With about five minutes to go in the Giants 17-14 victory over the Redskins in Washington yesterday, the bad news was flashed across our TV screens: the Green Bay Packers had defeated the Chicago Bears, shutting the Giants out of the playoffs and ending their season. Immediately, I’m betting, millions of loyal Giants fans had thoughts similar to mine: “Please, God, now that we can’t make the playoffs, at least let the Redskins win so Tom Coughlin will get fired.”
Myself, I’m not sure that seeing Coughlin fired wouldn’t have been preferable to seeing Big Blue win, since Coughlin’s record in big games was practically a guarantee that they weren’t going to make it far in the playoffs anyway. As it turned out, it wouldn’t have mattered if they had lost — shortly after the game, co-owner John Mara announced, “Of course Tom will be back next year. There never was a choice.”
That so many in the New York media can be so thick on the subject of Coughlin is positively stupefying. Let’s refer to Mike Lupica on the subject – not because I like to pick on him or because he’s such a pompous ass, but because his column in Friday’s Daily News summed up all the dumb arguments for keeping Coughlin.
“You think the coach let the team down this season?” Lupica wrote. Yes, I do, emphatically, but let that pass and press on. “Not as much as the quarterback did … It’s not just the wildly inconsistent quarterback, the big, bad Giants defense has wildly underperformed for weeks. The way their new defensive coordinator, Perry Fewell, has.”
Ah, so now it’s Eli Manning’s fault that he ends up playing come-from-behind in the fourth quarter, or trying to carry out a wildly – oops, sorry, that’s Lupica’s word – bizarrely inconsistent game plan. Now it’s the defense’s fault for pitching near shut-outs one week and breaking down in the fourth quarter the next. Now it’s the assistant coach’s fault, not the guy who runs the show.
“If you think this is all Coughlin’s fault,” says Lupica, “You didn’t watch the season.” This is what’s known in debating as a classic case of setting up a straw man: no one said it was all Coughlin’s fault. Those of us who wish him gone and have felt that way for a long time have merely said that … well, let me quote myself from the January 22, 2008, Village Voice: “Throughout his 12-year pro coaching career, Tom Coughlin has given a perfect imitation of someone who is both in charge and out of control, with the result that the Giants … have also been the most erratic, forever changing the way of their errors without changing the error of their ways.”
Or, as the Washington Post‘s Mark Maske wrote early in 2008,when Coughlin accused the media of being a distraction, “What the media was distracting Coughlin’s players from … was disliking him and disliking each other.”
About the only thing consistent about Coughlin in his entire career has been his late season collapses. A couple of weeks ago he coached the Giants to the most spectacular defeat in team history, a 38-31 shellacking by the Eagles, when he (1) forgot to tell his defensive linemen to keep Michael Vick from running to the outside, (2) neglected to put his “all-hands” team in for a possible onside kick, (3) didn’t play his safeties deep when only a long pass could put the Eagles back in the game, and (4) didn’t make sure his punter kicked the ball out of bounds with a few ticks left on the clock. (In so many key situations over the years, Coughlin’s punters have shanked the ball out of bounds. Matt Dodge is surely the first kicker in the history of football to fail by shanking a punt into fair territory.)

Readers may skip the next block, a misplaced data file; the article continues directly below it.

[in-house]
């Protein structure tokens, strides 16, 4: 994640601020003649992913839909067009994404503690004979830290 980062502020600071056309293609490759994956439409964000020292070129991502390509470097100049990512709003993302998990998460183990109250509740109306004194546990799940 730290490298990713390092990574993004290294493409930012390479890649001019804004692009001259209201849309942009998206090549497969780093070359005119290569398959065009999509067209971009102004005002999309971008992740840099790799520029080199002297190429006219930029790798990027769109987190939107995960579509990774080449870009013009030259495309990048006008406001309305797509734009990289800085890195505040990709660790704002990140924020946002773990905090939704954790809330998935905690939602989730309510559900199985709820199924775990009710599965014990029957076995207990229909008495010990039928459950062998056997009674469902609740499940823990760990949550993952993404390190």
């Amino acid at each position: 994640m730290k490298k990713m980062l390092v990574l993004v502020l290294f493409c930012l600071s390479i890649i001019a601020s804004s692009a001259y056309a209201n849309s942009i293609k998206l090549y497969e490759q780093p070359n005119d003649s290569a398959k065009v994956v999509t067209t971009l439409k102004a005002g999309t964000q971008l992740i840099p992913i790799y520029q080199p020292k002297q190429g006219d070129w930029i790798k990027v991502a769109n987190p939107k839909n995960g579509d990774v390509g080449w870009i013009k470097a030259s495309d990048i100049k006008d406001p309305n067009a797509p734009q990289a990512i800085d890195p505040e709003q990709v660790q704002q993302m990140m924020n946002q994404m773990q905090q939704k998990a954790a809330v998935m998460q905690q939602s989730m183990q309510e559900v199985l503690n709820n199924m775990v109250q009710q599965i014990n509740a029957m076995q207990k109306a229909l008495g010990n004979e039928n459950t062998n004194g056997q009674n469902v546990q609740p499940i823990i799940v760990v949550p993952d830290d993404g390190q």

But the Eagles fiasco is just one of many Coughlin classics. Who can forget that great day, November 27, 2005, when Eli Manning threw for 324 yards and Tiki Barber ran for 166 more and the Giants lost 24-21 to the Seattle Seahawks after piling up a franchise record 16 penalties, an incredible 11 for false starts?
Or the January 8, 2006, playoff against the Carolina Panthers when the Giants, presumably with the home field advantage, were humiliated 23-0. Who can forget Jeremy Shockey’s famous comment: “We got out-played and out-coached. Write that one down.” (BTW, whatever happened to that guy?)
Or on November 26, 2006, when the Giants, leading the Tennessee Titans 21-0 after three quarters, collapsed in the final period and lost 24-21? “We’re going to be sick about this one forever,” Coughlin said after he game. No chance, Tom: this year’s Eagles game erased that one from our memories.
I could go on, but only the dates, players and the opponents would change. What stays the same is the hideous pattern of Coughlin’s teams in big games.
Let’s look at the record: He’s now coached for 15 years in the pros and has won just 26 more games than he has lost; in seven years with New York, he has won just 18 more games than he had has lost. His postseason record is 8-7. In fact, excepting 2007, when the Giants made that incredible postseason run which ended in a Super Bowl win over the New England Patriots, Coughlin has never won a postseason game while coaching the Giants.
This year’s edition of the Blue scored only 47 more points than they allowed, an average of slightly less than three points per game. The offensive was mediocre, the defense was mediocre, and the special teams sucked – and according to Mike Lupica and so many others, we’re supposed to blame everyone else except Tom Coughlin?